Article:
May 10—With several hundred local criminal cases dismissed due to the U.S. Supreme Court ruling of McGirt v. Oklahoma, the Cherokee Nation and federal prosecutors continue working to refile those that occurred in the 14-county reservation.
The U.S. Supreme Court ruled Oklahoma lacks jurisdiction over crimes on tribal reservations. If both the defendant and the victim are Native, federal authorities would have jurisdiction over felony cases, and tribes over misdemeanors.
Local officials say the state would have jurisdiction over cases wherein both the defendant and victim are non-Native, even if they take place on the "reservation." State prosecutors do not have criminal jurisdiction over crimes involving Natives with the Chickasaw, Cherokee, and Muscogee nations — and perhaps others.
The CN Attorney General's Office has filed 660 cases and received 67 referrals for juvenile offenders since the beginning of January.
AG Sara Hill said the U.S. Attorney's Offices picked up many cases affected by the McGirt ruling. CN District Court has refiled more than 700 dismissed cases and is working to file more.
"We continue to work with families and victims while ensuring safety for all citizens on the Cherokee Nation reservation and Oklahoma," Hill said.
District 27 District Attorney Jack Thorp, who has voiced concerns for victims of violent crimes, said there is significant concern for the community if dismissed cases involving violent offenders aren't refiled by the federal government or CH.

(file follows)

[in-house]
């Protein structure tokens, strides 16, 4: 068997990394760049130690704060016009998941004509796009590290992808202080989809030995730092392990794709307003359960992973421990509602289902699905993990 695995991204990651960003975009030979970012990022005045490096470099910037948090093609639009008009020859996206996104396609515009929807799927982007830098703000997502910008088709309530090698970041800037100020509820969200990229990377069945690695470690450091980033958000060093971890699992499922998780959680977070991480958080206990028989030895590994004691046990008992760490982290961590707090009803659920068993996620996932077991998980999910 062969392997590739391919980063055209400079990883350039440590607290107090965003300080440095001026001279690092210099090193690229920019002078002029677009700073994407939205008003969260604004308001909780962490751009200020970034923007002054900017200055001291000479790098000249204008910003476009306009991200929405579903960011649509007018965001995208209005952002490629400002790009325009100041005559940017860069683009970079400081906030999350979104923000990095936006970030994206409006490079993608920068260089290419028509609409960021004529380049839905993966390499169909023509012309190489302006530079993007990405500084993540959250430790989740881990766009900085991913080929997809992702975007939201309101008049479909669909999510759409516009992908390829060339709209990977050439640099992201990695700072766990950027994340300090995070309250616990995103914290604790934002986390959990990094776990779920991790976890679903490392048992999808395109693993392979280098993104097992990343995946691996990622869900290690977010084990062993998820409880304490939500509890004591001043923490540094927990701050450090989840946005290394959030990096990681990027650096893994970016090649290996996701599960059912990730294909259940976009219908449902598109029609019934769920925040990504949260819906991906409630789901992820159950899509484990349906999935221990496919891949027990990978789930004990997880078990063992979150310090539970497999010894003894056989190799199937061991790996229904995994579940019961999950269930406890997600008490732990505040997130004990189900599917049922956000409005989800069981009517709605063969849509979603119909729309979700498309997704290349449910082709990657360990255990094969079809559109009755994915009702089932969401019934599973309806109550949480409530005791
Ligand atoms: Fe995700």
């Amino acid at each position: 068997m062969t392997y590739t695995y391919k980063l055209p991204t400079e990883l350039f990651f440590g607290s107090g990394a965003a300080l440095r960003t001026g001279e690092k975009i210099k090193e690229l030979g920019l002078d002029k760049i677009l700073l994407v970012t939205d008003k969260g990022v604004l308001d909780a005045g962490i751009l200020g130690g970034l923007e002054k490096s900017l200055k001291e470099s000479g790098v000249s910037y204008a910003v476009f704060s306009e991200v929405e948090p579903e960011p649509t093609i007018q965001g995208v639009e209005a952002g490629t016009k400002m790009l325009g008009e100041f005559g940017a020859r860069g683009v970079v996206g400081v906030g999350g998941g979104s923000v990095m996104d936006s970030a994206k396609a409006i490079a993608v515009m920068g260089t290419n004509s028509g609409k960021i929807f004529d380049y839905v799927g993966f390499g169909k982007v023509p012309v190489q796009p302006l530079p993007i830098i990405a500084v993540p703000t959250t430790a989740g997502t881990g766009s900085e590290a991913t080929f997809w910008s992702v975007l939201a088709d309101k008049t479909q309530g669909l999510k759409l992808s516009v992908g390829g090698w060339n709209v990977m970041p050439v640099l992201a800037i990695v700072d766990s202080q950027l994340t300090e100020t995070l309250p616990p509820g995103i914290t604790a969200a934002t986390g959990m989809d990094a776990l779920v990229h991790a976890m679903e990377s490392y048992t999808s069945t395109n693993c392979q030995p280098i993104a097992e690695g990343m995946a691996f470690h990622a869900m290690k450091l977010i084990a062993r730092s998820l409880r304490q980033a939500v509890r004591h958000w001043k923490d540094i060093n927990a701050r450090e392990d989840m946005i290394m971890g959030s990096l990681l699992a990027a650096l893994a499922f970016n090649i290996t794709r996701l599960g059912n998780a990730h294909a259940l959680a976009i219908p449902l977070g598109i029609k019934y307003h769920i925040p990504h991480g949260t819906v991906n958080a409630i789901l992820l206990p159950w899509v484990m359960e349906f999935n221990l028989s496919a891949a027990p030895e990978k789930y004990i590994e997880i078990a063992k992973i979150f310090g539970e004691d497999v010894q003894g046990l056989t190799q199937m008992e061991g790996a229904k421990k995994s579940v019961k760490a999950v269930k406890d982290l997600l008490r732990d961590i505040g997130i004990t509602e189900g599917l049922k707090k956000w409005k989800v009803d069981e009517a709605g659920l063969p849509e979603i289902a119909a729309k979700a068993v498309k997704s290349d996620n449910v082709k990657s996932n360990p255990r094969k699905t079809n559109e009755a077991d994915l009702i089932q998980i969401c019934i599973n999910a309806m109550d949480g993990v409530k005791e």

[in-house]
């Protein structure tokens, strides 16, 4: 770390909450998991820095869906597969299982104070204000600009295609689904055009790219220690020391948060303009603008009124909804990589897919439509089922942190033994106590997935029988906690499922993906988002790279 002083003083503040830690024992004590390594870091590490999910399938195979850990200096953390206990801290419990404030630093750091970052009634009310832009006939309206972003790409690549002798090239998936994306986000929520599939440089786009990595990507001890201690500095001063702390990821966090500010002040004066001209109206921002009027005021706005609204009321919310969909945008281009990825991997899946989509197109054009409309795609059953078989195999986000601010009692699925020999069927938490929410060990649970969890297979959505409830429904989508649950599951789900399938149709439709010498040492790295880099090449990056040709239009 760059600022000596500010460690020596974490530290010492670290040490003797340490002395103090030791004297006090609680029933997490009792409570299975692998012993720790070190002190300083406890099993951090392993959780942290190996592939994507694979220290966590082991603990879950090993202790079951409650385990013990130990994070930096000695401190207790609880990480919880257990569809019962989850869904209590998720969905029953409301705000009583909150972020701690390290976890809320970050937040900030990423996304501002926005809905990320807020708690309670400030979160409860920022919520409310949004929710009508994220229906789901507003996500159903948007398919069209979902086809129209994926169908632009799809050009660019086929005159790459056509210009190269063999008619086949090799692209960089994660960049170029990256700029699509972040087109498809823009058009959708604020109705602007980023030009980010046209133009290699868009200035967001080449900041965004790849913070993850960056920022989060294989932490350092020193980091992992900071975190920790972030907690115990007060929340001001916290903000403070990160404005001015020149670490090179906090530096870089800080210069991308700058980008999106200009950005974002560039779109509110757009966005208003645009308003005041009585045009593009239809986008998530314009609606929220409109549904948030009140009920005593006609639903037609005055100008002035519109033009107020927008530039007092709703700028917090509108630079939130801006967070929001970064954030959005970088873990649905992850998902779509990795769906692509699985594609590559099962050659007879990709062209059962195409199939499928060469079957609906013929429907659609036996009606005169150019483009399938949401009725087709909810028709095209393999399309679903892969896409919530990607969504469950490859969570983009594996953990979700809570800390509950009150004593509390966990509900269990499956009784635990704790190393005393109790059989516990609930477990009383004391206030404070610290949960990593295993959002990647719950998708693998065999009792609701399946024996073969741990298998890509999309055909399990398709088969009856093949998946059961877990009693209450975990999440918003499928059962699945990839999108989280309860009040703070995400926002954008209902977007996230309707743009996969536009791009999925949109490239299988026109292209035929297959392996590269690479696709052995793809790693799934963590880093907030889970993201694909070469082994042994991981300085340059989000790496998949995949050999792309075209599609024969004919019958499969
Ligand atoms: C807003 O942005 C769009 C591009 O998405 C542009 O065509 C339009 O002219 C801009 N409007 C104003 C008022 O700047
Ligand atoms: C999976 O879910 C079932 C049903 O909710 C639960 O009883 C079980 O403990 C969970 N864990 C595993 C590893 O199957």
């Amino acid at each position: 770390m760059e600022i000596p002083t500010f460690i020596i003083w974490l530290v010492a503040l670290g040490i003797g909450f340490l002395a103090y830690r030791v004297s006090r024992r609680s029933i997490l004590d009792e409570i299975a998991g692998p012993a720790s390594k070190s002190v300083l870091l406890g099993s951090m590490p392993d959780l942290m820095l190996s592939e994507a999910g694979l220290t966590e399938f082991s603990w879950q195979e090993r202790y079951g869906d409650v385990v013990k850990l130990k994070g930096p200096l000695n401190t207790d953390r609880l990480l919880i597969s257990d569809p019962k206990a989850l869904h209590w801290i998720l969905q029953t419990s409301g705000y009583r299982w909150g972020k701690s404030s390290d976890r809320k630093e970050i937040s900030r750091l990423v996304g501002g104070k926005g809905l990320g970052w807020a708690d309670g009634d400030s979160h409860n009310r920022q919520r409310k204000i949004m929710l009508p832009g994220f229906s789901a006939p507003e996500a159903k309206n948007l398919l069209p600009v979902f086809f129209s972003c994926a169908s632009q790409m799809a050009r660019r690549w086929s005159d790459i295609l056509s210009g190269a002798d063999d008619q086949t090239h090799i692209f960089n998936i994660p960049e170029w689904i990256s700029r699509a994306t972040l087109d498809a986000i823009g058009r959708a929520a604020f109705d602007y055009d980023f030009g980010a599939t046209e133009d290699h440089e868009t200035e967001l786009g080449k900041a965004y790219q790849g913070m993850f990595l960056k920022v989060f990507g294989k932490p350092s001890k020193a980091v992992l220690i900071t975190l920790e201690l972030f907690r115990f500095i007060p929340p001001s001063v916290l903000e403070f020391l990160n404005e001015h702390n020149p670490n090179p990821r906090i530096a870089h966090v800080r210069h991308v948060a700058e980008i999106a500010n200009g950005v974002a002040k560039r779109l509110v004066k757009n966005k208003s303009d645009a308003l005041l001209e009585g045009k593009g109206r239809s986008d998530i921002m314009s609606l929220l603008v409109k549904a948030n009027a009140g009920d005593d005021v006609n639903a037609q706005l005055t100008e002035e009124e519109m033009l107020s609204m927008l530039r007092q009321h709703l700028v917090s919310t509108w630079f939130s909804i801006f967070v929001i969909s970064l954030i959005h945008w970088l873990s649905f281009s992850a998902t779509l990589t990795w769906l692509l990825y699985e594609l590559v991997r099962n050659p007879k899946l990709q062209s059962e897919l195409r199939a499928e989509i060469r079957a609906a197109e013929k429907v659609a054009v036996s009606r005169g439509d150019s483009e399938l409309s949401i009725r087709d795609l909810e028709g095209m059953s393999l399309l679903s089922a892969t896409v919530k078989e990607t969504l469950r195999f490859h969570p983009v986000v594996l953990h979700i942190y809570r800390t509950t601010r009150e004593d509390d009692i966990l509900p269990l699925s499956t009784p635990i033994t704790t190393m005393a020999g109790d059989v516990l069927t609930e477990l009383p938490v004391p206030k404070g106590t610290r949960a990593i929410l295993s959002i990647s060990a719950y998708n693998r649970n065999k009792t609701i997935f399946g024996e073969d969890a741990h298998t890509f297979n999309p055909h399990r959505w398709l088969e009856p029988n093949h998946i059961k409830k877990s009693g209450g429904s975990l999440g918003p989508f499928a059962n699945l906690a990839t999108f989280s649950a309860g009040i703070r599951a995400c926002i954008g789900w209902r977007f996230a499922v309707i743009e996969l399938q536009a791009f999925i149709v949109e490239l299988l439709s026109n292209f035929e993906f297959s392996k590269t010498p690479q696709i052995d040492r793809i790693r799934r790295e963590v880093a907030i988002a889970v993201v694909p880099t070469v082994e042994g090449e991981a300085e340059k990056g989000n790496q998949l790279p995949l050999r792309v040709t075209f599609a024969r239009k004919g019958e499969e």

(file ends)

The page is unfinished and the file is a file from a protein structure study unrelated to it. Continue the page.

"We are all working together, though, to do what we can to keep that from happening," said Thorp.
Hill said the tribe carefully prepared for the McGirt decision.
"[The Cherokee Nation] continues to be hard at work ensuring public safety and justice can continue now that the court acknowledged the state illegally exerted prosecutorial authority involving Natives on our lands for decades," said Hill.
The following charges had been dismissed as of Monday, May 10:
—James Russell Parker, was charged with murder after he was accused of causing a motor vehicle collision while intoxicated that killed a Hulbert woman.
—Austin Yanez's three separate cases of drug charges were dismissed as well as a possession charge for Brandy Yanez.
—Teri and Frank Bird were charged with second-degree burglary and possession of a controlled dangerous substance after they were found inside a vacant house Feb. 10.
—The charge of unauthorized use of a vehicle was dismissed for Shane Ennis. On March 22, deputies were advised of a stolen vehicle and found it on State Highway 10. Ennis claimed he borrowed it because he was being chased.
—Richard Smith was charged with first-degree manslaughter for the shooting death of Dayne Whitehorn in 2020. Officers responded to Riverside Park to find Whitehorn unresponsive. Witnesses said Smith and Whitehorn had been fighting when the shooting occurred.
—Cody Anderson was charged with violation of a protective order after deputies responded to a house where he was found. A woman said Anderson became irate and wasn't supposed be there.